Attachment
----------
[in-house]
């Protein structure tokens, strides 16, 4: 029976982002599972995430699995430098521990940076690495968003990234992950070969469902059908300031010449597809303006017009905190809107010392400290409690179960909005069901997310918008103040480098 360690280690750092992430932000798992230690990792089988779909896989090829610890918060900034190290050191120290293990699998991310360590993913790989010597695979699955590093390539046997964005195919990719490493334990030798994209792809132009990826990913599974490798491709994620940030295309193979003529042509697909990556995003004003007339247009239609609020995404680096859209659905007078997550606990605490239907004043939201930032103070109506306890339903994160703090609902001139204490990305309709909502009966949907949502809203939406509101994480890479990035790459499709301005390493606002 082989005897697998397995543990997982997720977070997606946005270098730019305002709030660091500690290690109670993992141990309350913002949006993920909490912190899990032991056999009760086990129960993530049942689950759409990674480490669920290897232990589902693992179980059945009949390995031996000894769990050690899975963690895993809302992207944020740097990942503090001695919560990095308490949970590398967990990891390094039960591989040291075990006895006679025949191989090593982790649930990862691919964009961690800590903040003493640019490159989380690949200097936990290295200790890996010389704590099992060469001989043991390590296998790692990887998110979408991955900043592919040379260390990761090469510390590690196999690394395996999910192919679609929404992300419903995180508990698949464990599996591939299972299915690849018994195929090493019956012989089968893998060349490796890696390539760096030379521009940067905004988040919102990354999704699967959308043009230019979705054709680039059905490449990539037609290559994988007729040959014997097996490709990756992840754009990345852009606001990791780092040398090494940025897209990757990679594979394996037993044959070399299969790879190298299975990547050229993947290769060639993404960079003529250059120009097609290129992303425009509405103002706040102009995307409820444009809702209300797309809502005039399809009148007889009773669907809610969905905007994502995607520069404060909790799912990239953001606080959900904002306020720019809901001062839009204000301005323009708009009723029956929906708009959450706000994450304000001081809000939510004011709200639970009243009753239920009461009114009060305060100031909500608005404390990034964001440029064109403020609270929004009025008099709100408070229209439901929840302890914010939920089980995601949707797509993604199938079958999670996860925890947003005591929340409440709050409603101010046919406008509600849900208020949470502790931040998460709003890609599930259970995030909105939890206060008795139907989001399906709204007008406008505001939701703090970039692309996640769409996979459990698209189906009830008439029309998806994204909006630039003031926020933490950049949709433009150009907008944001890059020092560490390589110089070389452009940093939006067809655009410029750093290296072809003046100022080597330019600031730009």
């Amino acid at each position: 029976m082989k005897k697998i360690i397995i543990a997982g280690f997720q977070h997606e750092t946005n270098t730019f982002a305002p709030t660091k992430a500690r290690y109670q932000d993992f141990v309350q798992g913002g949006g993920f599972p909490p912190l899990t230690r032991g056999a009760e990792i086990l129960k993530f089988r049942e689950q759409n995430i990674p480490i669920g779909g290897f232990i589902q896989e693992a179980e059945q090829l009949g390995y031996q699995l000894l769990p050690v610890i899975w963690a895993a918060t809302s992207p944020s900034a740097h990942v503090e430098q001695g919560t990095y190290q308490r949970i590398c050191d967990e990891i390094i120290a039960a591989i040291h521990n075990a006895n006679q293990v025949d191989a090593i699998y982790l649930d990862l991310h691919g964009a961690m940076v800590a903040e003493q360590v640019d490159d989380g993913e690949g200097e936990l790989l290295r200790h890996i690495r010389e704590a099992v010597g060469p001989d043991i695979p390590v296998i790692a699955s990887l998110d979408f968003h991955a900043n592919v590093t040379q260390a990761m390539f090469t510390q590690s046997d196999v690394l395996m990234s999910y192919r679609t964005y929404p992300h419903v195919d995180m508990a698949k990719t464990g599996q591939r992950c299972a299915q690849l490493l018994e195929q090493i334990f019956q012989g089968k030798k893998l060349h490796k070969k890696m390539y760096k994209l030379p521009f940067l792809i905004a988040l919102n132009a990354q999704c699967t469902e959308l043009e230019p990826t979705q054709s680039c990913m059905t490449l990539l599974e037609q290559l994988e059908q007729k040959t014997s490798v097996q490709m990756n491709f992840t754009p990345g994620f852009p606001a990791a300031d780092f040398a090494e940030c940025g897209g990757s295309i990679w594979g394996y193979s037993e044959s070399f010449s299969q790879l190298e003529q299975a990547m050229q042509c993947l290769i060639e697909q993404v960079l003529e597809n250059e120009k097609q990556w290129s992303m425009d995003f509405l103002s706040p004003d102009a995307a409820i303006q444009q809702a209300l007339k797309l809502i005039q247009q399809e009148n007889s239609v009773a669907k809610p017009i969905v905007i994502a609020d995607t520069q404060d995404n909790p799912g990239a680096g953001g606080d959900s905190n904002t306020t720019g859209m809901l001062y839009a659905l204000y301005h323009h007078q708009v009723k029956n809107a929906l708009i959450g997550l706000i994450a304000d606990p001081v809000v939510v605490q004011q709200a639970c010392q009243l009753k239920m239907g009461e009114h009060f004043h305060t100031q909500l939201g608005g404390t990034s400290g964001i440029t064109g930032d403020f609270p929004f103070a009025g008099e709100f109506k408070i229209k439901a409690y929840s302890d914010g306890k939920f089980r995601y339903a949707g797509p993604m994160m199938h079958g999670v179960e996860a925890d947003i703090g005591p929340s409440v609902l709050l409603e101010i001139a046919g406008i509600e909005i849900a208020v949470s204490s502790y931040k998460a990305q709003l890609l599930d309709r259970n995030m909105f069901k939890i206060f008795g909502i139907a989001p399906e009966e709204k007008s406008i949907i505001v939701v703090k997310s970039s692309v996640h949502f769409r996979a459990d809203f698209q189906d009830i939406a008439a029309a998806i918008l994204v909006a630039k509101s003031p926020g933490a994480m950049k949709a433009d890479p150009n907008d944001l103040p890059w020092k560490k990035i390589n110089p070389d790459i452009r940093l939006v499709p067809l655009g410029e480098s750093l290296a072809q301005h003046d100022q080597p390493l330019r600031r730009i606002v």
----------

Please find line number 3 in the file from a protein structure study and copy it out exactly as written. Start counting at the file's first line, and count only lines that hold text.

């Amino acid at each position: 029976m082989k005897k697998i360690i397995i543990a997982g280690f997720q977070h997606e750092t946005n270098t730019f982002a305002p709030t660091k992430a500690r290690y109670q932000d993992f141990v309350q798992g913002g949006g993920f599972p909490p912190l899990t230690r032991g056999a009760e990792i086990l129960k993530f089988r049942e689950q759409n995430i990674p480490i669920g779909g290897f232990i589902q896989e693992a179980e059945q090829l009949g390995y031996q699995l000894l769990p050690v610890i899975w963690a895993a918060t809302s992207p944020s900034a740097h990942v503090e430098q001695g919560t990095y190290q308490r949970i590398c050191d967990e990891i390094i120290a039960a591989i040291h521990n075990a006895n006679q293990v025949d191989a090593i699998y982790l649930d990862l991310h691919g964009a961690m940076v800590a903040e003493q360590v640019d490159d989380g993913e690949g200097e936990l790989l290295r200790h890996i690495r010389e704590a099992v010597g060469p001989d043991i695979p390590v296998i790692a699955s990887l998110d979408f968003h991955a900043n592919v590093t040379q260390a990761m390539f090469t510390q590690s046997d196999v690394l395996m990234s999910y192919r679609t964005y929404p992300h419903v195919d995180m508990a698949k990719t464990g599996q591939r992950c299972a299915q690849l490493l018994e195929q090493i334990f019956q012989g089968k030798k893998l060349h490796k070969k890696m390539y760096k994209l030379p521009f940067l792809i905004a988040l919102n132009a990354q999704c699967t469902e959308l043009e230019p990826t979705q054709s680039c990913m059905t490449l990539l599974e037609q290559l994988e059908q007729k040959t014997s490798v097996q490709m990756n491709f992840t754009p990345g994620f852009p606001a990791a300031d780092f040398a090494e940030c940025g897209g990757s295309i990679w594979g394996y193979s037993e044959s070399f010449s299969q790879l190298e003529q299975a990547m050229q042509c993947l290769i060639e697909q993404v960079l003529e597809n250059e120009k097609q990556w290129s992303m425009d995003f509405l103002s706040p004003d102009a995307a409820i303006q444009q809702a209300l007339k797309l809502i005039q247009q399809e009148n007889s239609v009773a669907k809610p017009i969905v905007i994502a609020d995607t520069q404060d995404n909790p799912g990239a680096g953001g606080d959900s905190n904002t306020t720019g859209m809901l001062y839009a659905l204000y301005h323009h007078q708009v009723k029956n809107a929906l708009i959450g997550l706000i994450a304000d606990p001081v809000v939510v605490q004011q709200a639970c010392q009243l009753k239920m239907g009461e009114h009060f004043h305060t100031q909500l939201g608005g404390t990034s400290g964001i440029t064109g930032d403020f609270p929004f103070a009025g008099e709100f109506k408070i229209k439901a409690y929840s302890d914010g306890k939920f089980r995601y339903a949707g797509p993604m994160m199938h079958g999670v179960e996860a925890d947003i703090g005591p929340s409440v609902l709050l409603e101010i001139a046919g406008i509600e909005i849900a208020v949470s204490s502790y931040k998460a990305q709003l890609l599930d309709r259970n995030m909105f069901k939890i206060f008795g909502i139907a989001p399906e009966e709204k007008s406008i949907i505001v939701v703090k997310s970039s692309v996640h949502f769409r996979a459990d809203f698209q189906d009830i939406a008439a029309a998806i918008l994204v909006a630039k509101s003031p926020g933490a994480m950049k949709a433009d890479p150009n907008d944001l103040p890059w020092k560490k990035i390589n110089p070389d790459i452009r940093l939006v499709p067809l655009g410029e480098s750093l290296a072809q301005h003046d100022q080597p390493l330019r600031r730009i606002v």